Alec Torelli’s WSOP Main Event Run Day 1C: Actionable Ways to Maximize Value

Alec Torelli

I had the time of my life playing the record-breaking 2023 World Series of Poker (WSOP) Main Event. It’s bittersweet finishing in 11th place. The pain of being so close to the dream of making the Final Table is slowly offset by gratitude for the great run. Looking back on my 20-year poker journey, I feel like the Main Event was the most incredible moment of them all.

I created this fun vlog which documents my entire Main Event run.

Today, I’m sharing the first segment of this WSOP “Hand of the Day” series, where I break down a key hand from each day of the Main Event. I’ll walk you through my step-by-step thought process, how I thought through the hands, read my opponents, and navigated the rollercoaster ride of tournament poker.

For those who want a deeper dive, I’m putting together a full breakdown of my entire Main Event run, a tournament course, and a live workshop on tournament poker, which you can learn more about at Conscious Poker. Enter your email there to receive a free “Hand of the Day” video breakdown of a key hand from my 2023 Main Event.

Before we get to the hand, I feel it’s important to stress the importance of being rested and focused for every session. I had made the mistake in the past of trying to ‘maximize EV’ by ‘playing as many events as possible’, only to find myself burnt out by the time the Main rolled around.

This year, I did things differently. Following the European Poker Tour finals in Monaco, I spent the summer in Italy prepping exclusively for the Main. I played online and ran sims, talked poker with friends, worked out and meditated daily, and visualized the spots and challenges I’d face during the Main.

When I landed in Vegas from Europe on July 3rd, I checked in and took a day off before playing on the 5th. I’m convinced my pregame prep, which began in May and progressed throughout the summer, had a big impact on my overall result. I’m excited to incorporate more of this level of preparation into my game to compete in big events, especially those where long days, intense focus, and lasting stamina are required.

I’ll speak more on this in future blogs, but for now, let’s get to the action!

Alec Torelli
Alec Torelli in WSOP action.

Hand of the Day – Day 1C

Blinds: 200/400/400
Effective Stacks: 50K

Notes: Table is mostly passive. Very few three-bets preflop, and check-raises postflop. This allows me to open more hands, especially in position.

I open to 900 in the hijack with the K5. The cutoff and small blind, both recreational players, call.

Pot: 3,500
Flop: K65. Checks to me, I bet 2,500, cutoff folds and the small blind calls.

Analysis: I flop huge, but with a flush and straight draw present, I see no reason to bet small here. If my opponents have a draw or top pair, they will call any size bet. More, they aren’t likely to be aware that my betting range is narrow and strong, especially when choosing a large sizing, so there’s no reason to get cute with a small bet.

Pot: 8,500
Turn: 10. Villain checks, I bet 5,500, he calls.

Analysis: More draws are present. If the villain has a King, he’s calling a second bullet. If he has a draw, I want to charge maximally with a vulnerable two pair. A large bet sizing is key here.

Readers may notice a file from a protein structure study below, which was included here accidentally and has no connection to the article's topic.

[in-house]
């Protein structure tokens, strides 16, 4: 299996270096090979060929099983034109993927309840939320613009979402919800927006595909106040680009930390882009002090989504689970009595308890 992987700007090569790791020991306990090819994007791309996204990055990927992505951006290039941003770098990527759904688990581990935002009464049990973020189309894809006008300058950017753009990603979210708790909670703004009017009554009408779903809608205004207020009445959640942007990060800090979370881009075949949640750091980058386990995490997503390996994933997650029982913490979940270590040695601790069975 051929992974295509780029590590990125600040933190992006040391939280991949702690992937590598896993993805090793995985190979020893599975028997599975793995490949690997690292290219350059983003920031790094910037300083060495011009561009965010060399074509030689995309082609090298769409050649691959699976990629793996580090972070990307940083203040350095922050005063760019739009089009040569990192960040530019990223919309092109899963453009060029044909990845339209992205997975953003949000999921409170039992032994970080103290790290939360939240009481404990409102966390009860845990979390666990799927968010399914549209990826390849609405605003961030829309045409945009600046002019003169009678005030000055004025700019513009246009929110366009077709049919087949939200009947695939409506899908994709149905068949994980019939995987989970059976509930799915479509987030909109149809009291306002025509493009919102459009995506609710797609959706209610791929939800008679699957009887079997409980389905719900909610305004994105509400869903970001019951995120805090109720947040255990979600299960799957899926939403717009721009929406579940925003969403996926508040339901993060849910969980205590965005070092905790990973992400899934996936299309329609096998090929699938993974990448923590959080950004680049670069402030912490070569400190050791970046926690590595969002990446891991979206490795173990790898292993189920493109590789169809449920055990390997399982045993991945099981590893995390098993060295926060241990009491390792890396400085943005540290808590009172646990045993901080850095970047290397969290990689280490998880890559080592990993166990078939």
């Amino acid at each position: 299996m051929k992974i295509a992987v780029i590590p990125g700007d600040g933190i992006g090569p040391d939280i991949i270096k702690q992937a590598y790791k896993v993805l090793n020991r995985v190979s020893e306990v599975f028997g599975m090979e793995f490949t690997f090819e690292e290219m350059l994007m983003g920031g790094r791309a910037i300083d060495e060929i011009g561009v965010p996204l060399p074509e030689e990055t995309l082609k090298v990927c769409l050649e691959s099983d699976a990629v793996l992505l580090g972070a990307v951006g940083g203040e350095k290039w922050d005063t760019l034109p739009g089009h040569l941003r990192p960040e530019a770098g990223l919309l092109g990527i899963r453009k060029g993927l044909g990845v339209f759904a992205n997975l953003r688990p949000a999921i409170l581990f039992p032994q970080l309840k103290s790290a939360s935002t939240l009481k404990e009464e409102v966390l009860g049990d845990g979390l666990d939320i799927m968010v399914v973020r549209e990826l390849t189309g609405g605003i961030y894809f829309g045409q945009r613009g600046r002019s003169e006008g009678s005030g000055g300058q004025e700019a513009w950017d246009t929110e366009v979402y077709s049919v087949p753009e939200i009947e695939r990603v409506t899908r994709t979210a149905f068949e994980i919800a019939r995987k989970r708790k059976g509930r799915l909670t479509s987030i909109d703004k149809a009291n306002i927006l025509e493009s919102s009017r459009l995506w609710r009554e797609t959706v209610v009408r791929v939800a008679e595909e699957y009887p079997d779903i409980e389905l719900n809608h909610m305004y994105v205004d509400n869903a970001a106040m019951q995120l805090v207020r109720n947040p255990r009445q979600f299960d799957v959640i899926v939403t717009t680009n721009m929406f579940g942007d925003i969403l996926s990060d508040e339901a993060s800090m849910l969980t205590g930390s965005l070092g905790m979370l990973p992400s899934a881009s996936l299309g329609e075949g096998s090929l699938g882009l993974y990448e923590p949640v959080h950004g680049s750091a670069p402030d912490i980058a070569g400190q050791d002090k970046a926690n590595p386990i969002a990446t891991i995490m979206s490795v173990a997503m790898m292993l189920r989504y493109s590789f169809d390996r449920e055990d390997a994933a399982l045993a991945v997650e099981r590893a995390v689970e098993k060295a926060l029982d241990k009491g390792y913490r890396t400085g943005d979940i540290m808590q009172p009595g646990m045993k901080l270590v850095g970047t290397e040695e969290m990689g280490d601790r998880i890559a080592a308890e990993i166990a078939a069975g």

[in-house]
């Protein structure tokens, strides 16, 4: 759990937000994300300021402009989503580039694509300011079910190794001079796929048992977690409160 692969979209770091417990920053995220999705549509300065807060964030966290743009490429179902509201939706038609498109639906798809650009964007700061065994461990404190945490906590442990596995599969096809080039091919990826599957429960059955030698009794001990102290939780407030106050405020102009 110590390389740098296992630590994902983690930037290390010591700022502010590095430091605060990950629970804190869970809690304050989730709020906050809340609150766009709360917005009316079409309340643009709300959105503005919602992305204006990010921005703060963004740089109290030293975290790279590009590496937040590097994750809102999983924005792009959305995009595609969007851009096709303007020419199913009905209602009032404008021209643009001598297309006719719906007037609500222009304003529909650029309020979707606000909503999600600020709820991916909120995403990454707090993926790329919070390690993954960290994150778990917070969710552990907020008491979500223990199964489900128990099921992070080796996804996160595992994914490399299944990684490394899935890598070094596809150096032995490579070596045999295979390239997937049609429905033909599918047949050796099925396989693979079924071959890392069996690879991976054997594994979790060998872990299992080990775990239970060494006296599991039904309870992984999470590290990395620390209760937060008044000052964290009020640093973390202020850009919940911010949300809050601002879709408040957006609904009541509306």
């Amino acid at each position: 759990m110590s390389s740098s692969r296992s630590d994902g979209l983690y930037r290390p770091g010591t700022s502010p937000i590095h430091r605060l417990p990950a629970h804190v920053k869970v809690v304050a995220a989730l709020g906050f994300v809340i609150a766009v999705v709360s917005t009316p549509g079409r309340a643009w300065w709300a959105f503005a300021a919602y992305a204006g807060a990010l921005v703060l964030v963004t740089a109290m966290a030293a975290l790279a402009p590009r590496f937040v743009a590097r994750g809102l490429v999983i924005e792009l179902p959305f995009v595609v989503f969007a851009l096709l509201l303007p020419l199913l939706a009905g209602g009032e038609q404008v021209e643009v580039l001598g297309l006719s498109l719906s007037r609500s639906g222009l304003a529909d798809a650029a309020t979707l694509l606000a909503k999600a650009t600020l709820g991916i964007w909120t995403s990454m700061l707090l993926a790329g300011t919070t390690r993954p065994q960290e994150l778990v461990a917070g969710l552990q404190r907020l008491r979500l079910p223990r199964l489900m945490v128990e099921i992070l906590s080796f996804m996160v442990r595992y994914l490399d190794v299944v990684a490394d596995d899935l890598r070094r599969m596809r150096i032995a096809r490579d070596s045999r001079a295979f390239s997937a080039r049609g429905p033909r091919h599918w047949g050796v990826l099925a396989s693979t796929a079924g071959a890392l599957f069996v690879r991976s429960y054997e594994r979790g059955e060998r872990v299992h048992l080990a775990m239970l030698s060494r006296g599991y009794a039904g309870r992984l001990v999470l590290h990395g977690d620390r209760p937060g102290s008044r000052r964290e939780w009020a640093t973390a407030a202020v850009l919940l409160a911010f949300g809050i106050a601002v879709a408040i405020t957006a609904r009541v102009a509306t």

Pot: 19,500
River: 3. Villain checks once more, and I fire 13,500.

Analysis: Keep it simple. If the Villain has a draw, he will fold to any sizing. If he has a king, he will call almost any sizing because ‘all the draws missed.’

I see players get ahead of themselves in spots like these, with advanced thinking like, "what is my range?” “How do I keep it balanced?” “What size would my bluffs bet?” etc. None of that matters in this particular spot (and most spots in soft, live tournament poker).

The only question one should be asking here is: “What is the maximum amount I’m confident my opponent will call with a king?”

The reason you don’t want to get greedy is that the value of locking up a call is greater than the risk of the Villain folding for a slightly bigger sizing.

This is why I chose 13,500 instead of 20,000. I’m nearly certain the villain will call the former, but perhaps he will fold to the latter. In tournament poker, in particular, one needs to win chips, so locking up the call with your value hands is essential.

Ultimately, the villain called, and I scooped myself a nice pot.

Alec Torelli
Torelli preparing for WSOP by playing in Europe.

More to Come

I hope you enjoyed this “Hand of the Day”! Stay tuned for the next segment where I’ll break down the most interesting hand I played on Day 2.

One last thought about the 2023 Main Event: I wouldn’t have made it without the support of my fans. The amount of positivity I received during those eight days was absolutely inspiring. So, if we still haven’t connected, I hope you’ll reach out to me on social at @AlecTorelli and say hi on Twitter, Instagram or Facebook. I love meeting new people!

Alec Torelli has been playing high-stakes poker professionally since 2006. With over $1,500,000 in tournament winnings and millions more in both live and online cash games, Alec is one of the most respected poker players in the industry today. He has been featured on ESPN, CBS Sports, Travel Channel, Fox Sports, Cigar Aficionado, PokerNews, and many more.

In 2015, Alec founded Conscious Poker to teach poker players how to improve their game, move up in limits, and achieve their poker goals. Since then, Alec has coached nearly a hundred players both in person and virtually, and thousands more have taken his programs to take their game to the next level.

  • Poker pro Alec Torelli finished in 11th place in the 2023 WSOP Main Event for $700,000.

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